Photographic memories

How many photos do you have on your smartphone? Ignore the ones of the electric meter reading and the price tickets of the wardrobes you’ve been eyeing up. Just the ones of the kids, grand kids, friends behaving (moderately) badly and the obligatory shot across the mountain range from the holiday cottage you took in the summer. A couple of dozen? A hundred perhaps?

Research from a Canadian study suggests the average is 630 photos stashed away on a phone’s memory cards. Another study in 2020 by a print cartridge manufacturer found around 11% of people responding had more than 7500 images on their device. Some younger smartphone owners are carrying around more than 10,000 images in their pocket!

Mind. Blown. (Writes the guy with 100,000+ photos in his Google Photos account)

Geeky stat alert:

1.4 trillion photos were expected to be taken in 2021 according: 91% of which were captured with smartphones.

How many make it out of the phone and onto photo prints or albums (remember those?) Around 36 billion according to Keypoint Intelligence. In other words, for every 6×4 inch print produced, 40 images won’t make the cut. Sadly, of those actually printed few hardly ever get looked at again, after the initial viewing.

But it’s always been that way. My wedding album of 20 10x8inch prints in a white leather binding has only been out of its presentation box half a dozen times over the past 40 years of marriage. And it’s not that I can’t bear looking at the younger, thinner me in the shots. It’s just – well – It’s special, innit?

Actually, photo albums are still a great way of holding your most precious memories. Nowadays, you don’t put all your 6×4 inch prints onto sticky paged albums protected by an acetate film: You have the images printed directly onto the pages and even the album cover. That way, you decide how big you want to feature the image; from double page spread to one inch square inset.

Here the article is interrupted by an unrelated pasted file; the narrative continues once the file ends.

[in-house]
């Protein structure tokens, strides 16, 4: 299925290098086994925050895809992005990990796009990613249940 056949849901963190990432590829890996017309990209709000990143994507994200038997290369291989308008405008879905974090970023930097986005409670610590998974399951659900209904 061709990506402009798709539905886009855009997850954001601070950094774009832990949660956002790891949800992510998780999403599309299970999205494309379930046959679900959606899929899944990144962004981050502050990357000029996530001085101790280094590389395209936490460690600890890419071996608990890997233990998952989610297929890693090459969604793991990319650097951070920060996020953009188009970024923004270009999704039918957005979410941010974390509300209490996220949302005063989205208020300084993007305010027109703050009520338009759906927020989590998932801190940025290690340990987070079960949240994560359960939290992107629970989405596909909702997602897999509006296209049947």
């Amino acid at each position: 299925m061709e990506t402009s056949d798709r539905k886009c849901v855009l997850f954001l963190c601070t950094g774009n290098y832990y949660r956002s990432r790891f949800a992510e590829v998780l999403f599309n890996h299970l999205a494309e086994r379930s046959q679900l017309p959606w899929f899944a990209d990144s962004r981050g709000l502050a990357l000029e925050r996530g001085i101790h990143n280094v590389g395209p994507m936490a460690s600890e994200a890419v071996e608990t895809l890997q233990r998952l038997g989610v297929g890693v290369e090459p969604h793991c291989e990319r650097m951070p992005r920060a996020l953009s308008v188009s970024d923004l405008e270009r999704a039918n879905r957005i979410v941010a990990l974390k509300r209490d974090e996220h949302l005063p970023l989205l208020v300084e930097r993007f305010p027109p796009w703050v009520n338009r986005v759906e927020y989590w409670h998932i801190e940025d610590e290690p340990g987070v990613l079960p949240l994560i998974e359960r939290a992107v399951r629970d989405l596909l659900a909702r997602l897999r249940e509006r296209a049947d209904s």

You can annotate or caption your photos and, with the aid of elements such as QR codes, it’s possible to link with other media for videos or online maps. Albums are also a terrific way of ensuring you have a copy of your best, most important images backed up in a format you’ll be able to view well into the future.

Compared to four decades ago, there are many other great ways of using your photos. Apart from photo prints of sizes from 5×3.5 inches to whopping poster sized prints, why not have your images produced as a few special rolls of wallpaper? Once you’ve decorated your room, there are large format canvas prints, box frames, aluminium panels with glossy or brushed finishes, as well as acrylic panels available to show off your images on the walls. Then there is the format: from small squares to large panoramics.

If those don’t fire your imagination, you can have your images printed onto mugs, cushions, bed covers, magnets, small wooden blocks, aprons, glass worktop savers and even made into jigsaw puzzles. Although moderately more expensive than standard items – after all these are customised products – modern production techniques such as digital printing means one-offs are still affordable, particularly if it’s a gift for someone special.

Summing up; although we are in a golden age of technology, with cameras at our fingertips and displays in our pocket, the vast majority of our photos are taken, then forgotten and eventually deleted by design, accident or obsolescence. Printed versions of your most special memories mean you have a back-up of the best and displaying them on the wall or even on a set of mugs means you will revisit those memories and feelings more frequently.

Pete Bresser is a professional photographer and can be contacted at

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